If you are a landlord, there are many reasons why you may want to end a lease with a renter as the end of the term approaches. If you want to do so, it is important that you take certain steps in order to make certain you are better able to legally protect yourself. You’ll also want to do so in a way that provides your renter enough time to secure other housing so that you part on good terms.
Reasons Why Landlords Sometimes Want to End Leases
Besides a tenant who violates the terms of their lease, there are other situations that may arise that make you wish to choose nonrenewal at the end of a lease. In some cases, a landlord may want to complete significant renovations and updates to improve the value of the home. They may also want to place the house on the market free from a tenancy so that a purchasing family can move into it. In other cases, a landlord may have fallen behind on their home mortgage payments for the rental property and have a need to make certain it is empty due to an impending foreclosure or short sale. Whatever the reason may be, it is important to clearly communicate your intention to terminate the lease when it expires with your tenant well in advance of that date.
Ways to Legally Protect Yourself When Not Renewing a Lease
Before a lease ever begins, it is important that you have a move-in checklist for the renter to complete with you while you do the initial walkthrough. It may also be smart for you to have date-stamped photographs or video clearly showing the condition of the property before the tenancy begins. If the lessee later does damage when you terminate the lease, you can use both the move-in and move-out checklists along with your video and photographic evidence to support your withholding a sufficient amount from their security deposit to complete needed repairs.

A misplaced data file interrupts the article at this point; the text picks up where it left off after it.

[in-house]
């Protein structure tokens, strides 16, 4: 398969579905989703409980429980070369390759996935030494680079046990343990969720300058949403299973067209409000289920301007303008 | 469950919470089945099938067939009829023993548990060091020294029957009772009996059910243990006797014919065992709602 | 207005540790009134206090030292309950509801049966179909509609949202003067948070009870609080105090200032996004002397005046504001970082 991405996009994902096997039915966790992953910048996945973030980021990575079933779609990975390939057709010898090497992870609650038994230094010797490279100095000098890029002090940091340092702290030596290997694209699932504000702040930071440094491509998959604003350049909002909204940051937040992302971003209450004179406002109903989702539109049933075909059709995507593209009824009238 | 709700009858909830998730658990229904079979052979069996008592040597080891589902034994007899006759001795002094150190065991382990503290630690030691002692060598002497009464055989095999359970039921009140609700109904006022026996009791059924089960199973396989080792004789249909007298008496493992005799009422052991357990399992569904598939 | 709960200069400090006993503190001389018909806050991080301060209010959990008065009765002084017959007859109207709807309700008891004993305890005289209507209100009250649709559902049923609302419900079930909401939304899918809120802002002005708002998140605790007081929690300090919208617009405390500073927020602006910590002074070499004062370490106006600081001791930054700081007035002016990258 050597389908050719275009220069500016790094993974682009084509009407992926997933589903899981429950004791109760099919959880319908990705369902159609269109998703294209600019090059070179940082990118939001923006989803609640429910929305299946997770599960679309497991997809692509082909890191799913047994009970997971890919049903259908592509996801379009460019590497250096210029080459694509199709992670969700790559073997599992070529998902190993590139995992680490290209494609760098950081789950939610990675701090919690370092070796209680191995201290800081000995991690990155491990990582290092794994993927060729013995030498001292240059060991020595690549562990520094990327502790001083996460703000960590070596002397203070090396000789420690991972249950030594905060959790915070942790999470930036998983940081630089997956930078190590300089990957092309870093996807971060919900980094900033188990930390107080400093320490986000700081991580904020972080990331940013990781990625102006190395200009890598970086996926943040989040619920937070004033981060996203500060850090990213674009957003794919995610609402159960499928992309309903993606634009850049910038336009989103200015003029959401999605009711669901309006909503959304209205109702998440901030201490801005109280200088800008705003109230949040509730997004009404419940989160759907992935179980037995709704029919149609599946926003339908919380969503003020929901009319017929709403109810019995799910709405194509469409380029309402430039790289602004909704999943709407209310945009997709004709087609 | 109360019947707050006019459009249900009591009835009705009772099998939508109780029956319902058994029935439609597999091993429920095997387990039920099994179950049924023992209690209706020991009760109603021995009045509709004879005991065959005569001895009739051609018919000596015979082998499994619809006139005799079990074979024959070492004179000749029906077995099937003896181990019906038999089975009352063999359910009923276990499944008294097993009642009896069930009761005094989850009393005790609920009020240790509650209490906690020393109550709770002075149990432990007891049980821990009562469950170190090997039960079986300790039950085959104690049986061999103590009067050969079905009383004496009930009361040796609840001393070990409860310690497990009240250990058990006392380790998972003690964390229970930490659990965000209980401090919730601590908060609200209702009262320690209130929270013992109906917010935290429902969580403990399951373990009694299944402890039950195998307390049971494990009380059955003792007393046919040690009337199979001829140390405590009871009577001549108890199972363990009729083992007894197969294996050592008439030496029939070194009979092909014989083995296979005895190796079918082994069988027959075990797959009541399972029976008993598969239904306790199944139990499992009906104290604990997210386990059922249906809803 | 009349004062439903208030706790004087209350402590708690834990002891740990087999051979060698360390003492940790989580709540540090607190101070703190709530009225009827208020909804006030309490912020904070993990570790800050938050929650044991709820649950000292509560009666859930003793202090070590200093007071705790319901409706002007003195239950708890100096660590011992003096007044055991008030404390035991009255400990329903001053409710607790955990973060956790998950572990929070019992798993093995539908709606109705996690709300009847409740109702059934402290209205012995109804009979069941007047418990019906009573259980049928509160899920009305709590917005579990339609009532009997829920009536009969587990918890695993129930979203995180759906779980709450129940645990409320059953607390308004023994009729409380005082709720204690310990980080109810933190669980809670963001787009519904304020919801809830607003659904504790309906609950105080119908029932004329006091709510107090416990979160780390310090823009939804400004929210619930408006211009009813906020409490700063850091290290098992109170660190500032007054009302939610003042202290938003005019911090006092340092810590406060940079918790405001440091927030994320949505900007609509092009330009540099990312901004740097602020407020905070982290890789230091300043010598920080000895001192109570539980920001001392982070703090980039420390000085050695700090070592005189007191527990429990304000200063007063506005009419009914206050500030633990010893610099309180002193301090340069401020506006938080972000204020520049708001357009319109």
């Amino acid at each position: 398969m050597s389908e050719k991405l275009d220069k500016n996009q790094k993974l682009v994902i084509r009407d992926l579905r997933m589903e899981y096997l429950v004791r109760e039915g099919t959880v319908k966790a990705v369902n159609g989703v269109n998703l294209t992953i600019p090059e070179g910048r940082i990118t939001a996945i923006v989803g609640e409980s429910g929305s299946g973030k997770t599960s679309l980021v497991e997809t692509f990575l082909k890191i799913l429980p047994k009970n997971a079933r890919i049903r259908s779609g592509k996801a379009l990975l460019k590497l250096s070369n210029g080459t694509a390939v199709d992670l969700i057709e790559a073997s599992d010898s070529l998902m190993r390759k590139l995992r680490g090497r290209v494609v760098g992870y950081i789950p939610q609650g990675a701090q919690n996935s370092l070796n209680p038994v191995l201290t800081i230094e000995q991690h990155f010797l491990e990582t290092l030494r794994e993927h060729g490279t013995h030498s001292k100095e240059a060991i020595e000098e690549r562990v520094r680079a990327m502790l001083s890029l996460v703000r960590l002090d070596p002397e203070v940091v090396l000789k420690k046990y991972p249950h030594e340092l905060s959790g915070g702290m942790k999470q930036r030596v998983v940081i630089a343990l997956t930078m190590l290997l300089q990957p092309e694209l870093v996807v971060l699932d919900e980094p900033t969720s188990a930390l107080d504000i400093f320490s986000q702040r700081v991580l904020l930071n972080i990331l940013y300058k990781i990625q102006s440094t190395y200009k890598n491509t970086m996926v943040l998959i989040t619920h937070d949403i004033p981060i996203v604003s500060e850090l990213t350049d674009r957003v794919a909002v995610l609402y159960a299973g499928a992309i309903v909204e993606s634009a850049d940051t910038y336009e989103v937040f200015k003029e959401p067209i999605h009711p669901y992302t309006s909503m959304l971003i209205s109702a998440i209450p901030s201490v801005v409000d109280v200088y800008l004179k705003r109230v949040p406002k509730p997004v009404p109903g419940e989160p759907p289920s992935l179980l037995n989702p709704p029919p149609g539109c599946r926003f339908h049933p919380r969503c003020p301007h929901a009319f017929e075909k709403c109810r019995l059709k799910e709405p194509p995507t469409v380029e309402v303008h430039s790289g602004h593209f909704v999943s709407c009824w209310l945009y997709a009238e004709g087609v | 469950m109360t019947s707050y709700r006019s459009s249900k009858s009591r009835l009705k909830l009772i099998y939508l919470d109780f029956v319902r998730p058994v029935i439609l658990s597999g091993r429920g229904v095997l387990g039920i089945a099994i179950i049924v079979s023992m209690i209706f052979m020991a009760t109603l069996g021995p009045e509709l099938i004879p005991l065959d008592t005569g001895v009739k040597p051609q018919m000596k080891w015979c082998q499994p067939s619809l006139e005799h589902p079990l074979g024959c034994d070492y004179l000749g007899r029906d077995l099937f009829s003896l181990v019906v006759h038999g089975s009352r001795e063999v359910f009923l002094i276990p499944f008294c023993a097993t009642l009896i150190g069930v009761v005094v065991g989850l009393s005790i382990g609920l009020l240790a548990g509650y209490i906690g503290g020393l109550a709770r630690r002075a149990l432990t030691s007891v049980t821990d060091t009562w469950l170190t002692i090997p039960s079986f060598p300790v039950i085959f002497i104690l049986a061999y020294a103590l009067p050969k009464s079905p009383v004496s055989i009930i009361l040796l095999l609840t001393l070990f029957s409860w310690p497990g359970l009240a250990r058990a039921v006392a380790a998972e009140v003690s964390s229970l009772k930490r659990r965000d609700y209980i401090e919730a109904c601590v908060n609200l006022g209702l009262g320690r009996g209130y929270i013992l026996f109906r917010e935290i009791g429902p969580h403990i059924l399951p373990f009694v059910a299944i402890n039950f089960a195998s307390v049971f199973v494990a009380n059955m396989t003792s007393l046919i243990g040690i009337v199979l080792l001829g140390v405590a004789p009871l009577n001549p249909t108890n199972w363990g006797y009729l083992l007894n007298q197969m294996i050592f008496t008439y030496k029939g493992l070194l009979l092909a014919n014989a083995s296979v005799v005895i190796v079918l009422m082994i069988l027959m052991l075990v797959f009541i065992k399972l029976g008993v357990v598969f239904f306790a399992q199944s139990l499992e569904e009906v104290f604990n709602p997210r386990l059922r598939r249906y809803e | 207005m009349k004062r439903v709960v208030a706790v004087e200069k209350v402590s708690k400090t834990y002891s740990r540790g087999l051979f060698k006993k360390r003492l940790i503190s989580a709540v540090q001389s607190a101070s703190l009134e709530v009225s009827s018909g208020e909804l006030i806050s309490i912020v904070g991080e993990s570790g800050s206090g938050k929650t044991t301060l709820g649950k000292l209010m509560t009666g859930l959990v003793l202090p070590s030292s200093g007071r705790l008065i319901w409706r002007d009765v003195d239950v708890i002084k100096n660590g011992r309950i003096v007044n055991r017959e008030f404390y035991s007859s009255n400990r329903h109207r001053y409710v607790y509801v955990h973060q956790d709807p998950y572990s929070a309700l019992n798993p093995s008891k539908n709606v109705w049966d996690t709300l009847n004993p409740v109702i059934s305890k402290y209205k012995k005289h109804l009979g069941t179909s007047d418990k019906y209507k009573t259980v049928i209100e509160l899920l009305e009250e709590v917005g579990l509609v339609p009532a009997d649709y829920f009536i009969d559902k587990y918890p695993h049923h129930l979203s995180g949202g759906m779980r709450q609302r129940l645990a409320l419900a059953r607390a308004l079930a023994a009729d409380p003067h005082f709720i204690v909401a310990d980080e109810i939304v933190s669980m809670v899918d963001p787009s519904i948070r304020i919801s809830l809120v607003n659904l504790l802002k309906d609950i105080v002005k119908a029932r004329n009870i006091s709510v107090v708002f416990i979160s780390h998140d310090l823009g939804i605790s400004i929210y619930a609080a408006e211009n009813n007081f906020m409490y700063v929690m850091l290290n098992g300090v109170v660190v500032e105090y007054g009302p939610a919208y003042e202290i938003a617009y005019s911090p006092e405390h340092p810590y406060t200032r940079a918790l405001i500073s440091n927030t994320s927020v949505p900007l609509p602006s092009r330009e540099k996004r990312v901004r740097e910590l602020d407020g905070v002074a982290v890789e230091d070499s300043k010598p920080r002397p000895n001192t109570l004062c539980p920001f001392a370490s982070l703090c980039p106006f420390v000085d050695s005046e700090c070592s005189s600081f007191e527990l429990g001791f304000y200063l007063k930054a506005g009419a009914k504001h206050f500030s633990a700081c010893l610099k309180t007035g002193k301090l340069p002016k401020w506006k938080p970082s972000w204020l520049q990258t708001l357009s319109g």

Most states also require landlords to provide lessees with written notice letting them know that you do not intend to renew their leases when they expire. While some states only require a 30-day notice, others require 60 days. Even if you are in a state that requires just a 30-day notice, it’s still a good idea to give your renter at least 60 days of notice that you will not be renewing the lease. This notice should always be in letter form, and it may also be smart to mail it by certified mail. This will give them more time to find other housing and reduce the chance they will stay after the lease ends. It is also a good idea to provide letters of reference and let your lessee know that you will be happy to provide a rental reference for them.
Taking the proper steps to make certain that you are legally protected when you want to terminate a lease with your lessee is smart. Doing so can help you to prevent a host of problems and a potential need to go through a court eviction procedure for a holdover tenant.